memories of family outings.....

Friday

Govindanahalli



It was heartening to note that all the people whom we stopped on the way to ask for directions to Govindanahalli were aware of , and even proud of , The Panchalingeswara Temple . But though " Gavinalli Panchalinga" ( as pronounced locally) is well known within K.R.Pete district, this ASI protected monument has little publicity outside . Too bad. Of the many Hoysala temples, this shrine , dated 1238 AD, is unique.

While most Hoysala shrines have eka- , dwi- or tri- kuta vimanas, this one is Pancha kuta, with five towers . And in another radical departure, they are all lined up in a row and not around a central vestible. It definitely looks different, though the pillars, decorative figures and the tiered pagodas bear the unmistakable hoysala stamp.
It has a single cell and this is a long pillared corridor, with five shrines to the five forms of Shiva placed in a row ( Ishana, Tatpurusha, Vamana, Aghora and Sadyojatha ) Each shrine has its own Nandi is a vestibule in front of it and is flanked by images of Durga , shanmukha, Ganesha etc. I noted that there are too many similar looking Mashishamardhinis here , planted all over the place. Could it be that idols from other ruins were transplanted to this place ?

There are only two dwaras to the whole corridor , with elegant porches. ( Mukhamantapas)The corridor has many stone jaali work panels to let in light. They say the master sculptor, by name Mallitamma, has put his name at the foot of one of the dwarapalakas. We did not see it.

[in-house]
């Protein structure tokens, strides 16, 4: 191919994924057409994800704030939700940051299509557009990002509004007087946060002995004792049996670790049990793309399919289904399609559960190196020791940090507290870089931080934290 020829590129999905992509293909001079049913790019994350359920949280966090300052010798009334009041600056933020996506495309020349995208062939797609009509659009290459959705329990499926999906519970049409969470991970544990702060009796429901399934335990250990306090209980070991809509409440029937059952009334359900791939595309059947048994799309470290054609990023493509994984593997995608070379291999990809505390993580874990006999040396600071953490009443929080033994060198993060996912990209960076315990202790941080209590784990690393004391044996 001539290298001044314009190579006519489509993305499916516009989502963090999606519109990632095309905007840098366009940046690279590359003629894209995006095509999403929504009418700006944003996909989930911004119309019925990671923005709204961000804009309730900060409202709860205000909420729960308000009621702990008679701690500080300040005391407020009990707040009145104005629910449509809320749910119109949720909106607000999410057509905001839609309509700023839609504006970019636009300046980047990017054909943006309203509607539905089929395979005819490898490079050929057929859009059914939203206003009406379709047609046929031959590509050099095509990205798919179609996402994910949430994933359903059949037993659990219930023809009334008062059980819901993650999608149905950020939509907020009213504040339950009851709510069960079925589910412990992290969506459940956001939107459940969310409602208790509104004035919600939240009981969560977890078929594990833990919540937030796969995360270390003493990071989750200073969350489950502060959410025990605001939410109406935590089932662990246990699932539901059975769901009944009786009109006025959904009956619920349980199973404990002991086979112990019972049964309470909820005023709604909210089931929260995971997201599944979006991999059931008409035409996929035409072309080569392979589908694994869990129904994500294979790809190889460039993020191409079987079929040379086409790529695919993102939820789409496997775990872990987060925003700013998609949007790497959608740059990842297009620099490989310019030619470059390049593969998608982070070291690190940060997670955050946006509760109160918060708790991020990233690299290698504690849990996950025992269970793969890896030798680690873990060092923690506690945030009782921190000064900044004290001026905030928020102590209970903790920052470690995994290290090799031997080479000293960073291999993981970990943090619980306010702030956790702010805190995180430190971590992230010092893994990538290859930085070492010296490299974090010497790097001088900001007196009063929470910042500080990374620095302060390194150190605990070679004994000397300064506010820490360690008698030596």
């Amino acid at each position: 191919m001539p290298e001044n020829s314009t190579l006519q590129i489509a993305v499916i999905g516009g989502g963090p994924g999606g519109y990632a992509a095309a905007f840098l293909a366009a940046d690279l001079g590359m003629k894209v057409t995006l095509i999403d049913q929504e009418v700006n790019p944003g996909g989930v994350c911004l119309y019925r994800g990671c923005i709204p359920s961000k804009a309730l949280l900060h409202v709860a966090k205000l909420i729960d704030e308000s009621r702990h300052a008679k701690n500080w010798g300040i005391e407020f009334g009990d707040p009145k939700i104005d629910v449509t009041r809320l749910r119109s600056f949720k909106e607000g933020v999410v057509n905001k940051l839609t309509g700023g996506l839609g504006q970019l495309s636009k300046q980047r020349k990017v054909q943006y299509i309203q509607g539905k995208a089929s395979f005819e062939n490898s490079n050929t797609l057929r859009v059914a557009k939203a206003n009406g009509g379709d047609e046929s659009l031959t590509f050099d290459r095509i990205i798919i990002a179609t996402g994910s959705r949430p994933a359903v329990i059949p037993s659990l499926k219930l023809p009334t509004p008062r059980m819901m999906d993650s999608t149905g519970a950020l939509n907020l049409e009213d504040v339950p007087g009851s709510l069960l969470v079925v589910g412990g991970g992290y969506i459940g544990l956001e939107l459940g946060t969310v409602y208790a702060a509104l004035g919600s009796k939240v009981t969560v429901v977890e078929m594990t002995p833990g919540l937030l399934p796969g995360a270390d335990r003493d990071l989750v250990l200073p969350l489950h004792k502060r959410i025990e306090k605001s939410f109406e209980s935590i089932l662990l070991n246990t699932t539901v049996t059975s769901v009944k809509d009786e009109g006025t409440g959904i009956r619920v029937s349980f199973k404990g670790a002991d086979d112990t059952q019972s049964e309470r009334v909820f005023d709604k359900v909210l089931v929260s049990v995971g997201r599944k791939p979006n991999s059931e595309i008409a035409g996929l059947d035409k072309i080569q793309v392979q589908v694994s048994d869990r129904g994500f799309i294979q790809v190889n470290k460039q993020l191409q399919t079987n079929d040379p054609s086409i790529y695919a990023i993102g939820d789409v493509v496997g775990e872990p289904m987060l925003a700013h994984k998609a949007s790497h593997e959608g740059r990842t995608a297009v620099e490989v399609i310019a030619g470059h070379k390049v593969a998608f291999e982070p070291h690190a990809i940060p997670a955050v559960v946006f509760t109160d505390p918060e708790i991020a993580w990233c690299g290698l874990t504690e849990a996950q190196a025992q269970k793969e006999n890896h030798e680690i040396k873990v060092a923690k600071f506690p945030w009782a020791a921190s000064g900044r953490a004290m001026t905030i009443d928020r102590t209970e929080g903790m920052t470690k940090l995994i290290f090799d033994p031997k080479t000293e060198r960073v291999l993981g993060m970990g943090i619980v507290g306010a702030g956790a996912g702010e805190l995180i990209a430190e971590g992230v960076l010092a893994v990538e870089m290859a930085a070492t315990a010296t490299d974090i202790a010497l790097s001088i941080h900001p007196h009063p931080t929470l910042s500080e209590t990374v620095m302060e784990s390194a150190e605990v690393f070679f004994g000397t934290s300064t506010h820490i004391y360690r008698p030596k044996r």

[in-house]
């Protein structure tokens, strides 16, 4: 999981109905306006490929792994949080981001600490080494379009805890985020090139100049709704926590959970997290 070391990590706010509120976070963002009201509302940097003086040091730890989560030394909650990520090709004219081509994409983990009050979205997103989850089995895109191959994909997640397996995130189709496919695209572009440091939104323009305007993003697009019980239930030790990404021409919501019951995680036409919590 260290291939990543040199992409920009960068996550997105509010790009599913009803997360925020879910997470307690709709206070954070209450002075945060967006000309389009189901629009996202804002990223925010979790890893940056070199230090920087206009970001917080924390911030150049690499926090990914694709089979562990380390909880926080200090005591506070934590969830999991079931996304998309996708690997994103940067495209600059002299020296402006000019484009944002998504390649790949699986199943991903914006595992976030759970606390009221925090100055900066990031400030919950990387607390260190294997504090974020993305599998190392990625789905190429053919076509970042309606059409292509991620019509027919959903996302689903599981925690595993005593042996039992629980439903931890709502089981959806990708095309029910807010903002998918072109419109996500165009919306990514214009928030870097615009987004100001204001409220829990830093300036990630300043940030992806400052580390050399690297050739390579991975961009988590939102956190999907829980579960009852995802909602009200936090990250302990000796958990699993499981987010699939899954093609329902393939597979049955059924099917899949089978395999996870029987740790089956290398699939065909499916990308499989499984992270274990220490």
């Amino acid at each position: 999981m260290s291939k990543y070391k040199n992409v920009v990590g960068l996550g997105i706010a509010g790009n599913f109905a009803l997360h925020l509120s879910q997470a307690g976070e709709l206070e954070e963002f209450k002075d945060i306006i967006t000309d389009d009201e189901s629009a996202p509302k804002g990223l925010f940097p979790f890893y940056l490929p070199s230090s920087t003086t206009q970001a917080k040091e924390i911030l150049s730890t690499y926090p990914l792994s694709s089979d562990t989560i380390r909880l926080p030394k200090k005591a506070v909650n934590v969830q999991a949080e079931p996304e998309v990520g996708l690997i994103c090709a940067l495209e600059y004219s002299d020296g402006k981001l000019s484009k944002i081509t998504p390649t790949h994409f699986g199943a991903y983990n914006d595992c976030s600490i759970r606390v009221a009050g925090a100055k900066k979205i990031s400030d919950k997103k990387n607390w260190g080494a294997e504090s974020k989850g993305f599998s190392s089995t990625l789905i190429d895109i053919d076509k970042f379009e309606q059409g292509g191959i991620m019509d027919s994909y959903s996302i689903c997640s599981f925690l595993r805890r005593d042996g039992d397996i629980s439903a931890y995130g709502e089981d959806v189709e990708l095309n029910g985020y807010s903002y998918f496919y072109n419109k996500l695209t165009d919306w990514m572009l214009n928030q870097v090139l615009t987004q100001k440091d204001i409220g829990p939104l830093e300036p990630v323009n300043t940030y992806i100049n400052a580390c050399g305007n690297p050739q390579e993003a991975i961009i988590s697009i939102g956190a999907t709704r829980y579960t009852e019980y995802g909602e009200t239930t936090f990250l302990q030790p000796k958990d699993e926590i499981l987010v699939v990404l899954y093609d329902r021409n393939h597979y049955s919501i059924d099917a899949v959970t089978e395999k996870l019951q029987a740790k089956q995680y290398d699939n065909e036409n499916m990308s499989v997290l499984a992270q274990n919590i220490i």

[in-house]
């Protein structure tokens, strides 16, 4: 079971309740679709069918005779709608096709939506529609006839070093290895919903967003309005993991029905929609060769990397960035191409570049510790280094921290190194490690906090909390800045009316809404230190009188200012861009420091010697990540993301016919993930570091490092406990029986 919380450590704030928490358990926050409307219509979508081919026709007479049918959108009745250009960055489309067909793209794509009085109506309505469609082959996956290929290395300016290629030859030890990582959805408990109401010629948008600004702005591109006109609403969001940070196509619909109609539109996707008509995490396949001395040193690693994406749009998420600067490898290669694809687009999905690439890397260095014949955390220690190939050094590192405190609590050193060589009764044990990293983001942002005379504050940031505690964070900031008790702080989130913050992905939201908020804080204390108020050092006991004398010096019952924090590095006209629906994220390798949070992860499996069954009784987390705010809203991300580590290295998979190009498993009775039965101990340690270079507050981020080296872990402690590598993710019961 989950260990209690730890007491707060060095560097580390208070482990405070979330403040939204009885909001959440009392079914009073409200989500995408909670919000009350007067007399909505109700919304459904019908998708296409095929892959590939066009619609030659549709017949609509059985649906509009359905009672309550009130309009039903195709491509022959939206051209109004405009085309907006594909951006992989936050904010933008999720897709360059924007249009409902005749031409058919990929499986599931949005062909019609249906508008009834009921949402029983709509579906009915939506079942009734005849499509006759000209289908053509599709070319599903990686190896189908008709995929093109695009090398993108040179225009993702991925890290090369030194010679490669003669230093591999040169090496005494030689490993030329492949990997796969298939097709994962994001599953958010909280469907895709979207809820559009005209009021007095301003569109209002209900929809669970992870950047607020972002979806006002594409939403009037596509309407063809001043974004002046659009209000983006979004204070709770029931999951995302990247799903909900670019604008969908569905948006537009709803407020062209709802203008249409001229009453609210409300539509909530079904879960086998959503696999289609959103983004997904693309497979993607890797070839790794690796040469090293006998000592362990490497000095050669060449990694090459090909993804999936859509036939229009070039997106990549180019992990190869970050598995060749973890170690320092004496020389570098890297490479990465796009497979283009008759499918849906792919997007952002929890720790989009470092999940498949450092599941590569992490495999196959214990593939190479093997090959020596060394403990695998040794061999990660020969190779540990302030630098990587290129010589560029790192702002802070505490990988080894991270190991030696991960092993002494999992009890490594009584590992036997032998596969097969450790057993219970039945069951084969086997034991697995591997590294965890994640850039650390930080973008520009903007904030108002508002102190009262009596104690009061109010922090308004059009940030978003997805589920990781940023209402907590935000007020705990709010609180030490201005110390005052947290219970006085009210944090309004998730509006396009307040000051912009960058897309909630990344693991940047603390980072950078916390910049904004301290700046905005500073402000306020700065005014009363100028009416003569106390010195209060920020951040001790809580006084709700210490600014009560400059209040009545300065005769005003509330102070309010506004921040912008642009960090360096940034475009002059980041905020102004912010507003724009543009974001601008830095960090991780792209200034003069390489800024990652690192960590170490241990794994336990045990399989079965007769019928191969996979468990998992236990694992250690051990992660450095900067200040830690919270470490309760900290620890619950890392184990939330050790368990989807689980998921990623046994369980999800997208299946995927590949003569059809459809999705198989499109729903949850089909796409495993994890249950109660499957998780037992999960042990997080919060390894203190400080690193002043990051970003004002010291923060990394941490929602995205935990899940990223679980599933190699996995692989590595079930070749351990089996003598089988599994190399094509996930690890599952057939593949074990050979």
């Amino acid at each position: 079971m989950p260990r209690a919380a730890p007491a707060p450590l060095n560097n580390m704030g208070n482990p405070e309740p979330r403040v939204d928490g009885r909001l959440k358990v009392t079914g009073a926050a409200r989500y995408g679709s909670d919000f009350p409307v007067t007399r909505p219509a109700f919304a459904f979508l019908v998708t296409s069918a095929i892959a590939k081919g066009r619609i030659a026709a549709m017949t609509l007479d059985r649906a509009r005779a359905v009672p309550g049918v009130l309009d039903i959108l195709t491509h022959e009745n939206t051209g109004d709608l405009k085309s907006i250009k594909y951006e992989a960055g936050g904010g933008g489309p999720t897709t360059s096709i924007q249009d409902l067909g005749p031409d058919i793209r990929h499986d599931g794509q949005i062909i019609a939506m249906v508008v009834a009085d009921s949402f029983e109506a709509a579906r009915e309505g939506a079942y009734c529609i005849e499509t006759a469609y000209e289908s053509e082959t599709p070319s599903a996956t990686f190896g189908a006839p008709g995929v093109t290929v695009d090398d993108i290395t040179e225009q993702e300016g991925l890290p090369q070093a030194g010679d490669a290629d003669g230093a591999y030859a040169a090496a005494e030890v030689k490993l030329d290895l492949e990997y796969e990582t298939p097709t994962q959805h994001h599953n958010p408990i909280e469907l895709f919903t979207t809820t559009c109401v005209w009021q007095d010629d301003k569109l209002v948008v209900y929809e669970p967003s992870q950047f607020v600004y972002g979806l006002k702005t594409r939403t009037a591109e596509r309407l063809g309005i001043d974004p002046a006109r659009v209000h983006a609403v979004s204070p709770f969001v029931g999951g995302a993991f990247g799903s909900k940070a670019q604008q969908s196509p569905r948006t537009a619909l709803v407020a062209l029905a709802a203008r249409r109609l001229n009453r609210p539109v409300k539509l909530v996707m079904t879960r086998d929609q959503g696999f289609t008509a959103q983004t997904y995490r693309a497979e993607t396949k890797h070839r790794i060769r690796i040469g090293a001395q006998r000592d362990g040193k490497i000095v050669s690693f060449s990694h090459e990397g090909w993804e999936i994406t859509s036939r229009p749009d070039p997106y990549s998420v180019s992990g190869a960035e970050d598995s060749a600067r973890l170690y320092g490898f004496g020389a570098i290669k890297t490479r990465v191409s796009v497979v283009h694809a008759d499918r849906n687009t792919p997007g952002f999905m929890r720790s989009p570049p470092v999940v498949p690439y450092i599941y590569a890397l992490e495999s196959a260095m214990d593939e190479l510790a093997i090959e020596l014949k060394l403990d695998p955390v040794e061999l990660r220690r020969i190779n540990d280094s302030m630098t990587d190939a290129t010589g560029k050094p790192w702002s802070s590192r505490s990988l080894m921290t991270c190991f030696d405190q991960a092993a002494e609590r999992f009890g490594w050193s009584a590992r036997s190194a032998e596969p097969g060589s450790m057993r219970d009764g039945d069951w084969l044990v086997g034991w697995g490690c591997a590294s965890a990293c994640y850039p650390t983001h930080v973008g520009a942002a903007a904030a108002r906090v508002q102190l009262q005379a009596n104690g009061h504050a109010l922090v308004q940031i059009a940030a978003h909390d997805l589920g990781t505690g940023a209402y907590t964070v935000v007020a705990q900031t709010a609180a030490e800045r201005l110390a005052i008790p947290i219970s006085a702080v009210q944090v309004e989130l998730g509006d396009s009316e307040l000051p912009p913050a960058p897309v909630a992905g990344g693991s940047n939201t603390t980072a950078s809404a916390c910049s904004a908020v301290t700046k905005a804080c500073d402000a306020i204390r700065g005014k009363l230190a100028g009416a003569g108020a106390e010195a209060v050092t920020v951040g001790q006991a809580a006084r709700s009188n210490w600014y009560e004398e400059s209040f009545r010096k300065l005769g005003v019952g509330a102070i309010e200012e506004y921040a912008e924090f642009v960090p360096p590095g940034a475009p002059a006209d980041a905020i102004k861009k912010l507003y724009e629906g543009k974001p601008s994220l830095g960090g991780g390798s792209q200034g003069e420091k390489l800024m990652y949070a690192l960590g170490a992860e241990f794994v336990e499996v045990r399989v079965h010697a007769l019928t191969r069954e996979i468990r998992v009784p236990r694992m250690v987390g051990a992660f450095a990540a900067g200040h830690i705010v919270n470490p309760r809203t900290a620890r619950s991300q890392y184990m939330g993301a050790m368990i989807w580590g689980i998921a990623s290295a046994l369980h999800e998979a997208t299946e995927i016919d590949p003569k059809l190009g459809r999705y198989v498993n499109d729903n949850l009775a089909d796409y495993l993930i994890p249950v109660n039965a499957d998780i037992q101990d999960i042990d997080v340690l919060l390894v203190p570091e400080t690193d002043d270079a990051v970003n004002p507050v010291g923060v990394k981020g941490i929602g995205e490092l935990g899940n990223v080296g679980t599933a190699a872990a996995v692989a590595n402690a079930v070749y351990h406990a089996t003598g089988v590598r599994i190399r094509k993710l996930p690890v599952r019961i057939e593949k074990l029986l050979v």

There being a power cut when we visited, the place looked ethereal in the late noon light, streaming in through those jaalis and through the open roof in two of the shrines where restoration work was going on to rectify seepage problems.
Panchalingeshwara is a fairly simple structure with not much decoration one associates with Hoysala architecture. The icons on outer walls are meagre and spaced out. Of the lot, a Ganesha dancing joyously is the Star !

Workers milling atop the temple, removing slabs , (under the supervision of ASI staff sent from Hampi,) seemed a tad too casual while handling the precious pieces. The hardware they were using looked inappropriate for the soft stone. We almost freaked out when one of them addressed our concern with a nonchalant : " this is very old and weathered soft stone , saar. How-much-ever care we take, some are bound to break. Yen madakkaaikilla! ( cant be helped) " .

We clicked pictures with a silent prayer, crossed our fingers and bid bye to the magnificent edifice , soaring majestically towards the golden evening sky .

(An intriguing figure, above. Whats the significance of the Hand to Mouth  gesture I wonder ?)
(Above :  Slabs numbered and waiting to be dismantled for restoration work  )